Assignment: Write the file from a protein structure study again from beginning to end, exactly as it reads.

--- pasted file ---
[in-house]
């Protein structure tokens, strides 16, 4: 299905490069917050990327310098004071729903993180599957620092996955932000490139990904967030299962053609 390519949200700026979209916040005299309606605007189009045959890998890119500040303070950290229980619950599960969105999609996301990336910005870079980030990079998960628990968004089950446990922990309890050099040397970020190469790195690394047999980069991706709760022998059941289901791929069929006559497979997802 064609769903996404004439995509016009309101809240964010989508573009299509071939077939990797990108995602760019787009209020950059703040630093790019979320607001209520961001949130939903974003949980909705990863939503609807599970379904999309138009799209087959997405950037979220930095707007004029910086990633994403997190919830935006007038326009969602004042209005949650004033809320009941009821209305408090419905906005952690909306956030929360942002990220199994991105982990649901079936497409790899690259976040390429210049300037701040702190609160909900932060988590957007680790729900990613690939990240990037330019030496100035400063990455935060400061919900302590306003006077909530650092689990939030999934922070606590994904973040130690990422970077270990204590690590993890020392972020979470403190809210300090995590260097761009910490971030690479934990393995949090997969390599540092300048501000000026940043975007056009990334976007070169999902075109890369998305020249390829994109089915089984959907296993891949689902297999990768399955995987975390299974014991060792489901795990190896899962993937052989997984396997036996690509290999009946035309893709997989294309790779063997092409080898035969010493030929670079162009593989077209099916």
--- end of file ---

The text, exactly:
[in-house]
């Protein structure tokens, strides 16, 4: 299905490069917050990327310098004071729903993180599957620092996955932000490139990904967030299962053609 390519949200700026979209916040005299309606605007189009045959890998890119500040303070950290229980619950599960969105999609996301990336910005870079980030990079998960628990968004089950446990922990309890050099040397970020190469790195690394047999980069991706709760022998059941289901791929069929006559497979997802 064609769903996404004439995509016009309101809240964010989508573009299509071939077939990797990108995602760019787009209020950059703040630093790019979320607001209520961001949130939903974003949980909705990863939503609807599970379904999309138009799209087959997405950037979220930095707007004029910086990633994403997190919830935006007038326009969602004042209005949650004033809320009941009821209305408090419905906005952690909306956030929360942002990220199994991105982990649901079936497409790899690259976040390429210049300037701040702190609160909900932060988590957007680790729900990613690939990240990037330019030496100035400063990455935060400061919900302590306003006077909530650092689990939030999934922070606590994904973040130690990422970077270990204590690590993890020392972020979470403190809210300090995590260097761009910490971030690479934990393995949090997969390599540092300048501000000026940043975007056009990334976007070169999902075109890369998305020249390829994109089915089984959907296993891949689902297999990768399955995987975390299974014991060792489901795990190896899962993937052989997984396997036996690509290999009946035309893709997989294309790779063997092409080898035969010493030929670079162009593989077209099916």